July 4, 2014


The Real Life Inspirations Behind Moby-Dick (GEORGE DOBBS, 7/02/14, Airship)

November 20, 1820, far out in the depths of the Pacific Ocean, 23-year-old Owen Chase saw a chilling sight:

"I observed a very large spermaceti whale, as well as I could judge, about eighty-five feet in length. ... [he] was lying quietly, with his head in a direction for the ship. He spouted two or three times and then disappeared. In less than two or three seconds, he came up again ... and made directly for us."

Chase, the first mate of Essex, the 21-man whaling ship out of Nantucket, was about to face a desperate struggle for survival. The whale struck the side of the ship "with full speed" and with a force that "threw us all on our faces," then disappeared into the depths:

"He had stove a hole in the ship. ... I turned to the boats, two of which we then had with the ship. ... While my attention was thus engaged for a moment, I was roused with the cry of a man at the hatchway: 'Here he is -- he is making for us again.' I turned round and saw him ... directly ahead of us, coming down apparently with twice his ordinary speed and ... with tenfold fury and vengeance in his aspect. ... I bawled out to the helmsman, 'Hard up!' But she had not fallen off more than a point before we took the second shock."

The ship's bow cracked. Chase rushed below to gather what supplies he could for survival at sea, but it was already too late: "the water by this time had rushed in."

The shock and despair felt by this previously "lucky" crew is evident in Chase's report a year later: "We were more than a thousand miles from the nearest land, and with nothing but a light open boat."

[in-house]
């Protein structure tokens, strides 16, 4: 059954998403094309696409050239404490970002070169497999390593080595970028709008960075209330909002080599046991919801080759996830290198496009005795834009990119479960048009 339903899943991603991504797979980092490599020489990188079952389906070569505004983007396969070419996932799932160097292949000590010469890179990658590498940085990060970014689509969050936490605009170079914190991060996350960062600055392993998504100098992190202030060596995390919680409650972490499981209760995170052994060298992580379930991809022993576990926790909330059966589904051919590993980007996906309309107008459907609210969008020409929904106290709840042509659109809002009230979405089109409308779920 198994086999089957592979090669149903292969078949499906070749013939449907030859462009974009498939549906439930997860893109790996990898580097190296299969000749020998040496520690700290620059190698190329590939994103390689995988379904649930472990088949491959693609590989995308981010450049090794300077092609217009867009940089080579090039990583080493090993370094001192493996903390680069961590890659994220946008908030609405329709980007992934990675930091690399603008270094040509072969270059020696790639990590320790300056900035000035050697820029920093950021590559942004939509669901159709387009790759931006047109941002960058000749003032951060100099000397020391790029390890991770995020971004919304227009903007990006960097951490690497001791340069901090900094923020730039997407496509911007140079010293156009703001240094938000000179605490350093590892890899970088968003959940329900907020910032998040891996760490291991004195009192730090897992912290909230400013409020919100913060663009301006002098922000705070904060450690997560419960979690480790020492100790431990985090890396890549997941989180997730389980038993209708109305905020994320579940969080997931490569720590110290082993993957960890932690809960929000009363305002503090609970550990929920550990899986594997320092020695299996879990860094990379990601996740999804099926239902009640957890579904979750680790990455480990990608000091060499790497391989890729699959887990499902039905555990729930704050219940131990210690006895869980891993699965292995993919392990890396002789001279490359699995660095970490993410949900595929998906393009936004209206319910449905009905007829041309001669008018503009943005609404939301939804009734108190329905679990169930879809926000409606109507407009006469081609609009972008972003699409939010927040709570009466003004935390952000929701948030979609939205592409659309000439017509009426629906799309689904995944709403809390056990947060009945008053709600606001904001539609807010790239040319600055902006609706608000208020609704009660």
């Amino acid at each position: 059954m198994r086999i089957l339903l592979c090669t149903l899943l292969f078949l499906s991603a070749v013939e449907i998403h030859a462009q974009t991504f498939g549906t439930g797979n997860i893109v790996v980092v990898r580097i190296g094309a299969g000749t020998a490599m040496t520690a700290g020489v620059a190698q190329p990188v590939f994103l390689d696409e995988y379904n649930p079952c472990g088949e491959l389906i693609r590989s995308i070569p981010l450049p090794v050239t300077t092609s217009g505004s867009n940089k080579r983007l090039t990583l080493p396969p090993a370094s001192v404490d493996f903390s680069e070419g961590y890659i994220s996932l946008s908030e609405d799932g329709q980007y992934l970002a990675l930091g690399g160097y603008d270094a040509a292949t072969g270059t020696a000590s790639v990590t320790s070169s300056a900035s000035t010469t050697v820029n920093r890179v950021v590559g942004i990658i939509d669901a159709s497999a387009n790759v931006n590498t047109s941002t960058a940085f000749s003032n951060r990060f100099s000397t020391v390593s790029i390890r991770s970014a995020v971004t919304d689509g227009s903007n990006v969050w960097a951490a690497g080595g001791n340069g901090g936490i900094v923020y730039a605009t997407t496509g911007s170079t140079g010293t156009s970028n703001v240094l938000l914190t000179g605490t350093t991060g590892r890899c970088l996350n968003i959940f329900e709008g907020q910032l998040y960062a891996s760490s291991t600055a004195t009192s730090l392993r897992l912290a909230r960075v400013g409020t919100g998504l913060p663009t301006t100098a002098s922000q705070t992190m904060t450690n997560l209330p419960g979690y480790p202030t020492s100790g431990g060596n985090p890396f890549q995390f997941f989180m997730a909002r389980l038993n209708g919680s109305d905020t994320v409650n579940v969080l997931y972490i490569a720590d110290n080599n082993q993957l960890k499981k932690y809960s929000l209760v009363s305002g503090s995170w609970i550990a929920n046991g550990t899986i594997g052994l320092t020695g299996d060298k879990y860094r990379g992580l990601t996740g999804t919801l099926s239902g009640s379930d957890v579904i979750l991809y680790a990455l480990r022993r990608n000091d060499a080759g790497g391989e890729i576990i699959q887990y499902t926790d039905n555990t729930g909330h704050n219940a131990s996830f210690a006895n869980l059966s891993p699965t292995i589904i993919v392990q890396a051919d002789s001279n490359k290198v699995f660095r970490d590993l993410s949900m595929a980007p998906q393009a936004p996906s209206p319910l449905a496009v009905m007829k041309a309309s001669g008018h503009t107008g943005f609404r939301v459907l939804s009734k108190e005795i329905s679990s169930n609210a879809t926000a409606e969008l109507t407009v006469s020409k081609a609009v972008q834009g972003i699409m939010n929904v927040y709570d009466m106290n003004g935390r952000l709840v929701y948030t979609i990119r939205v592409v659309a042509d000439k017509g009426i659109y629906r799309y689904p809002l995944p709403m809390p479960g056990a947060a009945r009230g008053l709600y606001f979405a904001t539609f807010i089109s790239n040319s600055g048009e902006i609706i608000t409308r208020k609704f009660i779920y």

Melville met Chase's son William on a whaling voyage 20 years later, close to the spot where the Essex sank, and was shown a rare printed copy of the account, from which he later made detailed notes. For comparison, here is the whale attack in Melville's Moby-Dick:

"The whale wheeled round ... catching sight of the nearing black hull of the ship; seemingly seeing in it the source of all his persecutions; bethink it -- it may be -- a larger and nobler foe; of a sudden, he bore down upon its advancing prow, smiting his jaws amid fiery showers of foam."

Compare this to another excerpt taken from Chase's account: "He was enveloped in the foam of the sea. ... I could distinctly see him smite his jaws together as if distracted with rage and fury." It seems evident that Melville used the account as his primary source, not only for details of Chase's experiences but also for its vivid language.

Unfortunately Owen Chase's nightmare did not end with the whale attack. 

Reread it on our last cruise, which brought no few sidelong glances.

Posted by at July 4, 2014 8:10 AM

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